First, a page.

Blend, Bake, Repeat

 photo WP_20160713_001_e_zps8rjffasi.jpgWe’re back once again to the amazing Bread from Cooking Without Gluten.

If you haven’t read the first part of this, the full recipe is here. Well, here we are again readers of mine, and again I’m dumbfounded. I promised that I’d try the good Doctor’s bread with some squash purée, though I wanted to use fresh courgette, squash blossom end rot ended that, so I used butternut squash in its stead. So why am I again astonished? Why? Why, reader with limited patience, because this bread baked wonderfully as expected, it even had more of  crust than before and the taste, why the taste wasn’t of squash. It just had a mild taste, no vegetable after-taste at all. Not that I’m averse to that in any way, I did make my own vegetable bread yesterday, yet here you have, or rather I have, a bread that can be made with multiple variations and still come out tasting exactly the same each and every time. That’s just magic, or rather an absolutely amazing understanding of ingredients. I wish to be this good someday.

 photo WP_20160713_002_e_zpsw2o8ztyq.jpgThis is the batter. Stick your finger into the screen…no, stop!

The prep work is the same, I steam the squash because it’s less watery than boiling and quicker than roasting. I haven’t found much difference between roasted and steamed when used in baked goods. You’re adding more moisture for the roasted version, but that’s about it. The batter has a nice elasticity to it. Flax is really underrated in gluten free baking, gums take too much precedent if you ask me. Vary it up is all I’m saying. Eat what you will. Just don’t be scared to change it up here and there. As far as changes in the bread, well, there aren’t many. A bit more of a golden hue is achieved when using squash, I did find the crust a tad crisper. Oh! I forgot to mention I tried frying the bread in butter, it turned golden, but didn’t crisp up like the Quinoa Bread, but it wasn’t at all bad. If you had some that was getting a bit stale then it’d be useful to freshen it up. I should make some quinoa flour again, but I’m being a bit lazy. One last thing: If you’re unsure of it being baked inside, test with a skewer diagonally and press down on the top, if it wobbles even when clean inside leave it for longer. A wobbly top can mean the centre isn’t fully cooked and it can be hard to tell.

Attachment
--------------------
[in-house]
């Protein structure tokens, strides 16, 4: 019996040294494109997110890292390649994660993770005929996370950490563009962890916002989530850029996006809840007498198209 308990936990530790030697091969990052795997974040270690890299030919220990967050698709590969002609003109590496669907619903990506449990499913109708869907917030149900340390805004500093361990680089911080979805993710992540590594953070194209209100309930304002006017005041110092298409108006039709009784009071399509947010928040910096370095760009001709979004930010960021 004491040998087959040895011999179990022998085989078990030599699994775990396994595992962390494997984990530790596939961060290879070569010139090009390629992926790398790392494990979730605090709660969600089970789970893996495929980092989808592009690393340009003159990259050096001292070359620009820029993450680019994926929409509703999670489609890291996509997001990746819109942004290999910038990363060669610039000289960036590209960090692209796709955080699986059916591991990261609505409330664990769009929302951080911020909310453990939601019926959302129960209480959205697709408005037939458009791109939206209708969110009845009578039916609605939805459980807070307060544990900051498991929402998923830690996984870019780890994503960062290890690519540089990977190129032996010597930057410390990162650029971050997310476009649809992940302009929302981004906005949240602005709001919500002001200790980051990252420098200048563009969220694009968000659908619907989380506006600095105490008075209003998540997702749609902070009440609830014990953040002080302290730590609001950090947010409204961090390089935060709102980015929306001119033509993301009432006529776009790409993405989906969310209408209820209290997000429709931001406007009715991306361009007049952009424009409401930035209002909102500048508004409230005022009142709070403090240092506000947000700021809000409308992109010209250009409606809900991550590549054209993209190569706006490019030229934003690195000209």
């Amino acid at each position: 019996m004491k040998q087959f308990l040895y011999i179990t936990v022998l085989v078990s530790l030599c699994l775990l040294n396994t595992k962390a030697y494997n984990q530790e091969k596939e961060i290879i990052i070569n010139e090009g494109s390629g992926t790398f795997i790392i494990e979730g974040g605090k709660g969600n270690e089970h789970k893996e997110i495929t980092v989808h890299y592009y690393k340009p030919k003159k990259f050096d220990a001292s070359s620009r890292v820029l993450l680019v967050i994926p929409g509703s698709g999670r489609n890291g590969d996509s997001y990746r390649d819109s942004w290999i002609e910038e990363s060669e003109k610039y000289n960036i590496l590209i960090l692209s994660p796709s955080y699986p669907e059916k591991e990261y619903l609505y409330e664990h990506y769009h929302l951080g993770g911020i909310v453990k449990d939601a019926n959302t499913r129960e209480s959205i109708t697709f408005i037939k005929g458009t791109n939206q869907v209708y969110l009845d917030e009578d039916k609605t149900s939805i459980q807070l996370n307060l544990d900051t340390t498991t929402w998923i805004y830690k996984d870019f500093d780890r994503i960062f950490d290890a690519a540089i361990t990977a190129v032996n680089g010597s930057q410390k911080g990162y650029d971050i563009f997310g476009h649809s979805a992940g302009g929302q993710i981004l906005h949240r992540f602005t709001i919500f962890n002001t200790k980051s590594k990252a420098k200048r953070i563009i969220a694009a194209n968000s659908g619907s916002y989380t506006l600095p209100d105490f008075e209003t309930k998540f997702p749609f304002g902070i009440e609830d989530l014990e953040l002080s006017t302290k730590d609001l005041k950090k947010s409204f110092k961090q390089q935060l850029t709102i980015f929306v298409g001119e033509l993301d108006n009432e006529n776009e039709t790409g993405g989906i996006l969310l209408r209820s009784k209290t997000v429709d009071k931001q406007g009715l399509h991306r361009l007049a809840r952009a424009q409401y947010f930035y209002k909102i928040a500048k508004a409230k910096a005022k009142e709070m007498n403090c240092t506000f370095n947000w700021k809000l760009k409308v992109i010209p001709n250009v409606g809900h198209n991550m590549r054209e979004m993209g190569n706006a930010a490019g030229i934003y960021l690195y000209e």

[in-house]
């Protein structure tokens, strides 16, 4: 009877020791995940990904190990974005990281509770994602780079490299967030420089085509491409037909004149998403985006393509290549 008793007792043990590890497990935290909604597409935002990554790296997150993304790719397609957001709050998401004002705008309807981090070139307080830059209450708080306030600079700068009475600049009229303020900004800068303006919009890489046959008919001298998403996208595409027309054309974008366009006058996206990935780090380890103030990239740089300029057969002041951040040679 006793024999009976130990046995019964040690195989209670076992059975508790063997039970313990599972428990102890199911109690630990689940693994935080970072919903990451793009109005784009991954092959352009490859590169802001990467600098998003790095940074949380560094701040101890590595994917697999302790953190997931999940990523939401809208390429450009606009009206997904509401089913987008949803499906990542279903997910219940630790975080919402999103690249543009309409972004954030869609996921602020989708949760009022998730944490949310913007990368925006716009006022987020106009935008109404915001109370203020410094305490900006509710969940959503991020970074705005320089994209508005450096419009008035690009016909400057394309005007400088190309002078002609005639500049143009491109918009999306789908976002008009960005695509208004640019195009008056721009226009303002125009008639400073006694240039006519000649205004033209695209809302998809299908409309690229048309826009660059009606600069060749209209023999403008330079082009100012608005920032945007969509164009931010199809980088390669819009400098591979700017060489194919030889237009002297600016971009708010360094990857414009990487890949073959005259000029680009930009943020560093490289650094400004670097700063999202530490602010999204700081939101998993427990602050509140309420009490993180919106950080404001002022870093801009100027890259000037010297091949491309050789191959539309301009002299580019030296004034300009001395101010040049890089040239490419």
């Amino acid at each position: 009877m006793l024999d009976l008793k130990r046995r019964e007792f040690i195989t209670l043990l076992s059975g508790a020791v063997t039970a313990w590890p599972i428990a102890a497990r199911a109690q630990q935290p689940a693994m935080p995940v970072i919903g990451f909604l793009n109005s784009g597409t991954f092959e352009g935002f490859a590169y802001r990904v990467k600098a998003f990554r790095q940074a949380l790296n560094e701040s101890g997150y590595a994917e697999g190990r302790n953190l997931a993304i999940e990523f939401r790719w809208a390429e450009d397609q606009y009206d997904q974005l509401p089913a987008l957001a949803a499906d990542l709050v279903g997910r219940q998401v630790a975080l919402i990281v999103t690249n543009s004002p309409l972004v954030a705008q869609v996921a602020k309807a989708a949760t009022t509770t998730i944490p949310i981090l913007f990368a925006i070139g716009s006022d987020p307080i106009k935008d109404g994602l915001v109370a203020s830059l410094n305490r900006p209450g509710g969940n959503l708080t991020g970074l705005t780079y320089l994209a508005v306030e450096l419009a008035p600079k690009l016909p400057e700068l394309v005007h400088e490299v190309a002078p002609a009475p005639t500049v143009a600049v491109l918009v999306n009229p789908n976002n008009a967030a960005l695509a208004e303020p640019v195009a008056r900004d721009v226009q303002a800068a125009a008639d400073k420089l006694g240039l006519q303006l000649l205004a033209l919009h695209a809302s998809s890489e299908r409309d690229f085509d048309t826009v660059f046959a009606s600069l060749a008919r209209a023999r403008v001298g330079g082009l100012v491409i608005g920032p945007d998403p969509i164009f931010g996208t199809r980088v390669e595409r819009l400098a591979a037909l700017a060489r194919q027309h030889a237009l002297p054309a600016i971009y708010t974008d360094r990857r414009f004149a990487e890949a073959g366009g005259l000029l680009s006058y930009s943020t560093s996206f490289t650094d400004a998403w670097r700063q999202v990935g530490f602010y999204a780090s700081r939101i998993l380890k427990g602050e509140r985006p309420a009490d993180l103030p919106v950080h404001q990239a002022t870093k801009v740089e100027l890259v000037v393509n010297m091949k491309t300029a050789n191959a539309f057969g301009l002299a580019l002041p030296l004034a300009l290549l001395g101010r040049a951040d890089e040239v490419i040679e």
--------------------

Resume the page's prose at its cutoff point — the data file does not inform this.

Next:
photo WP_20160713_007_e_zps34j5brts.jpgSliced hot out of the oven with minimal crumbs. No better accomplishment.

 photo WP_20160713_010_e_zpsjeev3jmv.jpgReady for freezing. Notice the absence of crumbs.

If you’ve been reading these posts, surely you haven’t been skimming?!, Not you O’ diligent reader, then you’ll know I’ve been a bit bored with food. So I’ve decided to try freezing some muffins and to not eat them all in a day or two, hey, I have self control issues, I’m just smart enough to know if it ain’t there then I can’t have it. But I figure muffins in the freezer beats defrosting pancakes for a snack all the time. I can’t buy anything to snack on besides fruit and nut butters and I eat those all the time already. So I did the clever thing and made nut butter and fruit muffins. Pffft. Yeah, I’m limited in my choices sadly, but combinations help allay the boredom. Food ennui, fun fun fun.

 photo WP_20160713_003_e_zpszi2tc4wh.jpgI should call the milkshake muffins. But they don’t have milk in them. Nor is it shaken.

So, again recipe is here, I keep sending you to the recipe pages because they usually feature a half dozen tweaks that you’d miss otherwise. These are the basic muffins, but I blended all the wet ingredients with 100g defrosted strawberries, this was two batches so half it for the linked recipe or double that, whichever suits, and mixed in 100g natural peanut butter at the end. I blended the strawberries because they’d get really mushy after being baked, frozen and defrosted. That and they’d just bleed everywhere and make the muffins fall apart when I prised them from their liners. I froze them in the liners. I was using brown rice flour to dust the tins, but when I swapped to a white and brown blend it was making them messy and soggy. Liners are convenient.

 photo WP_20160713_004_e_zpsh5dstm2h.jpgBlended purée muffins doesn’t have the same pop.

They bake the same as usual. The taste is what’s fun here. There’s a really lovely strawberry flavour running through, the nut takes  a back seat, but they both work well together. They’re also pretty filling. Sadly they do just come out brown, better than the grey of plain, non-nut muffins, but that’s natural with buckwheat. Add some beetroot juice if you want a splash of colour while keeping it natural. You will notice that there isn’t much rise, but a lot of baking powder is used. Buckwheat is dense, but these are nice and spongy so I guess there’s a reason for it.

 photo WP_20160713_008_e_zpsaocwglww.jpgNot one contains the same amount as another. It’s just for me so it’s fine.

 photo WP_20160713_009_e_zpsmwj6i4in.jpgThey don’t stick much to the liners.

One more repeat loaf and that should be me set for a while. You’ll see me again, hopefully sooner than later. I have my tattoo appointment tomorrow and I’m all excited nervous. I’m like a big kid. Alright, take care.


9 thoughts on “Blend, Bake, Repeat

    1. I should be thanking you for the recipe, it bakes wonderfully and tastes splendid. I’m going to bake this again and again in the future, hopefully I’ll have a squash or two from my garden for the next loaf. Thank you as always for your continued support.

      Liked by 1 person

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